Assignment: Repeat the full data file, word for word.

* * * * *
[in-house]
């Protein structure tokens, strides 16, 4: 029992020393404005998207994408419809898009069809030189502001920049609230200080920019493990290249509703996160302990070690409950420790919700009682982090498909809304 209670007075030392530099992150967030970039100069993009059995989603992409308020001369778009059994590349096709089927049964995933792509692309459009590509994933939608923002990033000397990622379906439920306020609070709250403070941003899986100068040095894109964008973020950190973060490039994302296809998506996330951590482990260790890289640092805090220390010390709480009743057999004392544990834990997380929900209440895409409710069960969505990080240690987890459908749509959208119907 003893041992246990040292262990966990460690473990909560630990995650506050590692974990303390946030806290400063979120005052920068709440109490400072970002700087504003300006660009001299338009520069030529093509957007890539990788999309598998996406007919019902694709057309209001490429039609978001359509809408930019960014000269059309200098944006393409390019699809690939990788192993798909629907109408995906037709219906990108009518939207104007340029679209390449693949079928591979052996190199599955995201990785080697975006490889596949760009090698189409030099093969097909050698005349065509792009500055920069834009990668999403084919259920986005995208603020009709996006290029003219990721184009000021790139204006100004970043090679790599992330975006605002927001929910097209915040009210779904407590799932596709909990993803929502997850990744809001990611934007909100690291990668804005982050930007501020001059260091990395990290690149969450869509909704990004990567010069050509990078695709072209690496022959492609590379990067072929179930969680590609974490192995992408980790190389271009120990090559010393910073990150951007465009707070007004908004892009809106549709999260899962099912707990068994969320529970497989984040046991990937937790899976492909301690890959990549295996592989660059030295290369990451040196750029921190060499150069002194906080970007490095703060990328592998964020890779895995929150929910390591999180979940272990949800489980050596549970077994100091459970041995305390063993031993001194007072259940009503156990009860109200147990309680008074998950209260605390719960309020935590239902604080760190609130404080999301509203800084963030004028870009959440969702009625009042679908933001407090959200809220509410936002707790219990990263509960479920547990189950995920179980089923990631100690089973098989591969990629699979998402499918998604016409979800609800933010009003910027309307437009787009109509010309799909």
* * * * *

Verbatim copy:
[in-house]
């Protein structure tokens, strides 16, 4: 029992020393404005998207994408419809898009069809030189502001920049609230200080920019493990290249509703996160302990070690409950420790919700009682982090498909809304 209670007075030392530099992150967030970039100069993009059995989603992409308020001369778009059994590349096709089927049964995933792509692309459009590509994933939608923002990033000397990622379906439920306020609070709250403070941003899986100068040095894109964008973020950190973060490039994302296809998506996330951590482990260790890289640092805090220390010390709480009743057999004392544990834990997380929900209440895409409710069960969505990080240690987890459908749509959208119907 003893041992246990040292262990966990460690473990909560630990995650506050590692974990303390946030806290400063979120005052920068709440109490400072970002700087504003300006660009001299338009520069030529093509957007890539990788999309598998996406007919019902694709057309209001490429039609978001359509809408930019960014000269059309200098944006393409390019699809690939990788192993798909629907109408995906037709219906990108009518939207104007340029679209390449693949079928591979052996190199599955995201990785080697975006490889596949760009090698189409030099093969097909050698005349065509792009500055920069834009990668999403084919259920986005995208603020009709996006290029003219990721184009000021790139204006100004970043090679790599992330975006605002927001929910097209915040009210779904407590799932596709909990993803929502997850990744809001990611934007909100690291990668804005982050930007501020001059260091990395990290690149969450869509909704990004990567010069050509990078695709072209690496022959492609590379990067072929179930969680590609974490192995992408980790190389271009120990090559010393910073990150951007465009707070007004908004892009809106549709999260899962099912707990068994969320529970497989984040046991990937937790899976492909301690890959990549295996592989660059030295290369990451040196750029921190060499150069002194906080970007490095703060990328592998964020890779895995929150929910390591999180979940272990949800489980050596549970077994100091459970041995305390063993031993001194007072259940009503156990009860109200147990309680008074998950209260605390719960309020935590239902604080760190609130404080999301509203800084963030004028870009959440969702009625009042679908933001407090959200809220509410936002707790219990990263509960479920547990189950995920179980089923990631100690089973098989591969990629699979998402499918998604016409979800609800933010009003910027309307437009787009109509010309799909």